FAIRBORN — While the City of Fairborn Fire and Police Departments are still operational during the COVID-19 pandemic, slight changes have been made to protect the community’s safety personnel.
“For us, the most important thing is to protect the guys and gals on the front line and keep them healthy so that we can keep providing our services,” Fairborn Fire Chief David Reichert said.
Some day-to-day changes have occurred since this time last month, the chief said, including the stopping of offering tours of the fire department and ride alongs. Fire department officials are also not conducting business checks at this time to limit the amount of exposure they experience to the public. Riders in the back of medics that are transporting patients are also limited.
Fairborn Firefighters and Paramedics are still responding to all calls. However, they are utilizing personal protective equipment with items such as gloves and face masks, and are taking actions to conserve their gear.
Local first responders are conducting “threshold assessments” in which one member of the responding crew will approach the home first to see if the medical actions can be performed outdoors and/or by less responders. That way, crews are able to conserve as much of personal protection gear as possible.
“Anyone who calls 911 and are experiencing symptoms has to give us that information to dispatch so that our crew is made aware,” Reichert said.
The fire chief highlighted that fire department leadership are working from home and are navigating the situation via teleconferences. He said if a member of the Fairborn Fire Department becomes infected with COVID-19, “it starts a snowball effect.”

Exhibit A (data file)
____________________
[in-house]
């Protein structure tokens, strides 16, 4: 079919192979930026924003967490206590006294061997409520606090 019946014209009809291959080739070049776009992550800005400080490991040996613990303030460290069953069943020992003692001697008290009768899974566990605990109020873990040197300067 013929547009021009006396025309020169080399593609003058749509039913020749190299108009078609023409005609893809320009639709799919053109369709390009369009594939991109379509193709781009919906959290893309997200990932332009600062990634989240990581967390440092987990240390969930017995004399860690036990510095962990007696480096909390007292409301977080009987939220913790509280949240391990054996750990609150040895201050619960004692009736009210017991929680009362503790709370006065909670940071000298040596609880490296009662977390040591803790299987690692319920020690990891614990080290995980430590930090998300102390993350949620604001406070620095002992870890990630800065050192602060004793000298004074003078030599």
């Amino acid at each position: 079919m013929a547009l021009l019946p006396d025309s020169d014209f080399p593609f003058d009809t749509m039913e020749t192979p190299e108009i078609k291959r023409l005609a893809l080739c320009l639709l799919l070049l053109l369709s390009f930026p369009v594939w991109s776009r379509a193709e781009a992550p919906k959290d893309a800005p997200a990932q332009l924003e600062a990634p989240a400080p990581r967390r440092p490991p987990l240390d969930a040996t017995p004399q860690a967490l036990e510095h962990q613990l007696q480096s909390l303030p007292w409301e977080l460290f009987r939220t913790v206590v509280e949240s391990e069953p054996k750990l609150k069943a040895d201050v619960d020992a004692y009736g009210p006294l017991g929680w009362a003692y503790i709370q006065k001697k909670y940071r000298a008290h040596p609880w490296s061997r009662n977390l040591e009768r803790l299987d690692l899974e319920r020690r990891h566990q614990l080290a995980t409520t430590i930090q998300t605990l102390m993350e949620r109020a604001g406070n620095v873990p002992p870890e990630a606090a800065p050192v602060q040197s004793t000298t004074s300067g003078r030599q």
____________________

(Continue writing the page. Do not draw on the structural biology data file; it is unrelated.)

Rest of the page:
“It’s not just one person [who would be infected],” Reichert said, adding that his goal is to protect the family members of the fire crew as well. “It could dwindle our staff and ability if a firefighter is at home quarantined and can’t work … exposure would damage the amount of people out there on the street.”
He emphasized that COVID-19 brings about questions, but encouraged individuals to err on the side of safety.
“We have to work together,” Reichert said. “It’s not just the efforts of one, but the efforts of all to get through this.”
Ohio Governor Mike DeWine declared a shelter in place order, which took effect 11:59 p.m. March 23 until at least Monday, April 6. Fairborn Police Chief Terry Bennington highlighted that the department’s goal is to work with the public and said he hopes officers can help individuals understand why the order is important.
“We want to take more of an educational role if we find people out that shouldn’t be,” Bennington said. “I think it is more important to try to work with everyone and work toward voluntary compliance during what I hope is just a brief window.”
Contact Whitney Vickers at 937-502-4532.